How will Hep C affect me?

Hep C can cause inflammation of your liver and can prevent it from working properly. Your liver has many functions which are critical to staying alive, including removing toxins from the blood, storing essential minerals, helping blood to clot, and converting blood sugar to energy. Left untreated hep C may cause cirrhosis (scarring of the liver) and liver cancer, reducing the functioning of your liver.

You might not feel sick from your hep C, although many people do start to feel unwell after 10-15 years. Things such as your gender, your health history, eating habits, lifestyle, age, stress levels, and alcohol and drug intake (whether prescribed or illicit) all affect how you might experience living with hep C.

Sometimes symptoms of hep C can mask the symptoms of other health problems, or you may keep feeling well even though your liver is becoming more damaged. Prescription or over-the-counter medications are often suggested to help with some symptoms. Always ask for your doctor’s advice and follow the medication directions because some medications can hurt your liver.

Symptoms of hep C don’t always get worse and they sometimes appear in clusters (several at once).

What are the common symptoms of Hep C?

Common symptoms of hep C can include the following:[i]

Many people with hep C may feel fatigued (very tired and lacking in energy). Fatigue can be caused by other things (e.g. stress, a busy lifestyle or other health conditions), so if you are affected by it, you should tell your doctor. Sleep problems include difficulty falling asleep, waking up a lot, or sleeping too much (eight hours sleep per night is generally enough for an adult). Sleep problems can affect your quality of life by making you feel irritable or fatigued.

Flu-like symptoms can come and go. They usually last for a week or less, but can occasionally last longer. They include fever, chills, headaches, tiredness and muscle or joint pain. Because these symptoms can mask other medical problems, speak to your doctor about them.

The liver processes hormones, some people with hep C experience mood swings. Other symptoms such as anxiety, feelings of hopelessness or helplessness, irritability, lack of interest in usual activities, and periods of sadness may also occur. Because these feelings can also be caused by other health problems, it’s important to talk to your doctor about them.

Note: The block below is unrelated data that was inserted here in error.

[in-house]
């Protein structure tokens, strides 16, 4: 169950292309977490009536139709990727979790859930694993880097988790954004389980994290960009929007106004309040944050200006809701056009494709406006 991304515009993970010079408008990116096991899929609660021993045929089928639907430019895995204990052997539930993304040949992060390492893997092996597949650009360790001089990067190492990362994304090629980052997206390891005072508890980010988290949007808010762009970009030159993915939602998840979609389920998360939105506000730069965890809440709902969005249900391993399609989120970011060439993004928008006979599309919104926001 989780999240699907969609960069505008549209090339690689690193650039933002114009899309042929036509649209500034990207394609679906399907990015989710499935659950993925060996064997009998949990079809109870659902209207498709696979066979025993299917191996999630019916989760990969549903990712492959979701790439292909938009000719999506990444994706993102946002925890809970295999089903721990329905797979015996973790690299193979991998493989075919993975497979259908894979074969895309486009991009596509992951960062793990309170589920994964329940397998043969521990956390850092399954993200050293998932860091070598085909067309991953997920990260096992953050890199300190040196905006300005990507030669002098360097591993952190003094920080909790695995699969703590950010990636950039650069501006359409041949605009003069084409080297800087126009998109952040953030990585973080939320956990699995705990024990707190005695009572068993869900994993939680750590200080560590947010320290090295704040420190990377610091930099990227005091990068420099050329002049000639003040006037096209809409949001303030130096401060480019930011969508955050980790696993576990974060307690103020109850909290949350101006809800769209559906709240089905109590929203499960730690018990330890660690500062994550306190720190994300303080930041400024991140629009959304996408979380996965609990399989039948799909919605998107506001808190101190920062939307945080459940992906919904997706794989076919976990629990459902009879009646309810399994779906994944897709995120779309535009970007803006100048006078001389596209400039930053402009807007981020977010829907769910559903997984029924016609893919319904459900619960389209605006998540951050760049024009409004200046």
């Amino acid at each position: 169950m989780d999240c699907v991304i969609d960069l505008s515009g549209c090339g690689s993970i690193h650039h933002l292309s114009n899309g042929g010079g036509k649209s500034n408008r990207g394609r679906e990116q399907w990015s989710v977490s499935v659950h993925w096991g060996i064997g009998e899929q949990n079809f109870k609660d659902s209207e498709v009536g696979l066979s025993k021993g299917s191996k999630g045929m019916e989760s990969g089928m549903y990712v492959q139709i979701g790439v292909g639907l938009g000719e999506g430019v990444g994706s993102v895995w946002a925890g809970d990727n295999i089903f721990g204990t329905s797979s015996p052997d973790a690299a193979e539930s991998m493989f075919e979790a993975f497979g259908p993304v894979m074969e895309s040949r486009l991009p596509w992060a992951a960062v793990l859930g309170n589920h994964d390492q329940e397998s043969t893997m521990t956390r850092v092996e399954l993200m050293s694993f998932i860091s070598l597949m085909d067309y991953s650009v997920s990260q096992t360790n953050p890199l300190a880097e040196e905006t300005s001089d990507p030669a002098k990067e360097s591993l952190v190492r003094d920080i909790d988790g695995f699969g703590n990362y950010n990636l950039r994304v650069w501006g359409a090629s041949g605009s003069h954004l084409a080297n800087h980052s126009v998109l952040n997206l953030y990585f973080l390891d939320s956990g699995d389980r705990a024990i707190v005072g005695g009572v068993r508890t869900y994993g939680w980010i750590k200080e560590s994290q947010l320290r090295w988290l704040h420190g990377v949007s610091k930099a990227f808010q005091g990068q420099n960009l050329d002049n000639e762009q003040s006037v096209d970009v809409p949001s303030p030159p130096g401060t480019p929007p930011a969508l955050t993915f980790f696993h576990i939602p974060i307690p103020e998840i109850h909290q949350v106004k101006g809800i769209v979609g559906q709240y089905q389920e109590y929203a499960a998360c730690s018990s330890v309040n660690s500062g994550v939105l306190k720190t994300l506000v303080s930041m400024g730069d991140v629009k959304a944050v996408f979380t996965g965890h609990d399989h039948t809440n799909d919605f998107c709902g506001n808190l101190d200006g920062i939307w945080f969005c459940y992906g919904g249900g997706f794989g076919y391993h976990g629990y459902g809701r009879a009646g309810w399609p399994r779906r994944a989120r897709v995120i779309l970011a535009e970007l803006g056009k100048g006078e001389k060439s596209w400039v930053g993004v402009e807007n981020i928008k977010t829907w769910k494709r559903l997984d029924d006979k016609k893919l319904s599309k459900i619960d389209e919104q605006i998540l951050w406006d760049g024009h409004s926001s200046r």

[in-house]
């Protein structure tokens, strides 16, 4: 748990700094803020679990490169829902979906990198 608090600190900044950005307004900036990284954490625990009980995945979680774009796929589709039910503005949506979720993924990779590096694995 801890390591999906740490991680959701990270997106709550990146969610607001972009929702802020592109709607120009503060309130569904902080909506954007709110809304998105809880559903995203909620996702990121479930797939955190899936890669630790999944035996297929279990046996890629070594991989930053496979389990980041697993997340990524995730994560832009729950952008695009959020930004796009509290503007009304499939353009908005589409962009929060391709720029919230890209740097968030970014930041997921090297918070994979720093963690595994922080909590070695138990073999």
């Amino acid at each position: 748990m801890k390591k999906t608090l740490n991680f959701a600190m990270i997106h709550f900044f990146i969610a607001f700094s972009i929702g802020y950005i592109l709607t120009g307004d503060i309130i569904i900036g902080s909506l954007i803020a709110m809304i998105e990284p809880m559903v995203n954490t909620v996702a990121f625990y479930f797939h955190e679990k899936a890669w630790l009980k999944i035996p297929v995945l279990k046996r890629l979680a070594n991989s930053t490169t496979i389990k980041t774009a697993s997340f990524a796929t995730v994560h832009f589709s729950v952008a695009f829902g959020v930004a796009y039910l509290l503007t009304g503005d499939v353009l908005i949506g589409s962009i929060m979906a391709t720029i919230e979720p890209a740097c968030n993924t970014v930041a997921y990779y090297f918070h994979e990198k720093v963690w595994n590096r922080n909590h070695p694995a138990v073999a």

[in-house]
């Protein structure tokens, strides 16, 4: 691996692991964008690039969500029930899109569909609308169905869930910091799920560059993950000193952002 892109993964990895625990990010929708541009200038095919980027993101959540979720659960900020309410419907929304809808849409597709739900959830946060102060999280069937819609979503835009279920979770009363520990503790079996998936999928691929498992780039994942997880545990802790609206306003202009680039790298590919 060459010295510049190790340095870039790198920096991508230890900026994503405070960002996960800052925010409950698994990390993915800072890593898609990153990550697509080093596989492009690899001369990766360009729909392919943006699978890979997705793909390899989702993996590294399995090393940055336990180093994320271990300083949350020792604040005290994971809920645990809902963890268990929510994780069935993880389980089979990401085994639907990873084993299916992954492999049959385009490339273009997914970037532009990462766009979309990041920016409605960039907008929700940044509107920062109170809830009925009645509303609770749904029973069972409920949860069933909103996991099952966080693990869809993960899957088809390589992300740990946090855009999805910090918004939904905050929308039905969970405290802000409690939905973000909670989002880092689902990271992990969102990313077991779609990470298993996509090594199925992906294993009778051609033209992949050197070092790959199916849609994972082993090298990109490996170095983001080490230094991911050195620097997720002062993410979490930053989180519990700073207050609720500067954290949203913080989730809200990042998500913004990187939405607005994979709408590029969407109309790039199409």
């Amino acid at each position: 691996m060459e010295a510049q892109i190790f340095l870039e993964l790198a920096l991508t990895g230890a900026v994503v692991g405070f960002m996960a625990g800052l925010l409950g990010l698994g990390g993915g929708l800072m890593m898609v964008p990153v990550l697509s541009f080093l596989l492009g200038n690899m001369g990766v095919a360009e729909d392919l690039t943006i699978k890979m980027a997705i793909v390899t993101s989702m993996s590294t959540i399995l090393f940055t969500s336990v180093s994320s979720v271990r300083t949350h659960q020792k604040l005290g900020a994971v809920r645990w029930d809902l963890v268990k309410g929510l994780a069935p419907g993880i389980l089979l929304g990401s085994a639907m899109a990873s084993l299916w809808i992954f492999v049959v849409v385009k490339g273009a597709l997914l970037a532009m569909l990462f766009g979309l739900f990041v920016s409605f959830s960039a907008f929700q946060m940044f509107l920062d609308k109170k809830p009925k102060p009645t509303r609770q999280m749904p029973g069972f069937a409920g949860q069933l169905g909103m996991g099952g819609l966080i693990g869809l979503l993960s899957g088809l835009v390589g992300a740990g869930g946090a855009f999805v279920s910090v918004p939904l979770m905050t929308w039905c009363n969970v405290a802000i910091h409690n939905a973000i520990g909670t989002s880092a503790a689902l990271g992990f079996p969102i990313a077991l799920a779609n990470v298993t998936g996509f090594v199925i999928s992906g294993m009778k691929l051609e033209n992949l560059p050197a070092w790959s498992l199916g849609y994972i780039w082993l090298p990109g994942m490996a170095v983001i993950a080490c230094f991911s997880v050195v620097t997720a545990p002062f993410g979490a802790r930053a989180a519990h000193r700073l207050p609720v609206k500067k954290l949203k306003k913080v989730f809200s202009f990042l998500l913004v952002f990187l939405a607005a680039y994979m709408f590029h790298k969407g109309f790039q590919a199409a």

For some people it may become difficult to think clearly and concentrate. You may struggle to find words you want to say or may just feel mentally tired. Brain fog can come and go and can be linked to depression and anxiety. It can be caused by other medical problems so speak to your doctor about it.

Hep C can make people feel sick in the stomach (nausea), which can affect appetite. Although there is usually no vomiting it can be very uncomfortable.

With hep C, skin rashes and complaints may come and go. They may include itchiness, blisters, white spots, tightened skin, spider web patterns and purple patches. They can occur on the palms of hands, soles of the feet, general skin areas and inside the mouth.

Hep C can cause dry eyes. This may be due to inflammation of the glands that produce tears.

Hep C infection can cause a dry mouth. This can lead to bad breath, tooth decay, cracked lips, and a sore mouth and throat. It can also cause difficulty with eating and swallowing, mouth ulcers and tooth sensitivity.

Type 2 diabetes (non-insulin dependent) is more common among people with hep C than among the general population.[ii]

It can lead to nerve damage and disease of the kidneys and heart, as well as eye disorders, stroke and serious skin ulcers.

What are other less common symptoms of Hep C? 

Hep C can be linked to other health problems including blood, kidney and skin conditions, and disorders of the lymph and nervous systems. Speak to your doctor or specialist for more information.


For more information on hep C symptoms you can contact the National Hepatitis Info Line on 1800 437 222.


i. Hoofnagle, J. H. (1997), Hepatitis C: The clinical spectrum of disease. Hepatology, 26: 15S–20S.       doi:10.1002/hep.510260703

ii.Journal article – Frontiers in Endocrinology

Page Updated 03 July 2018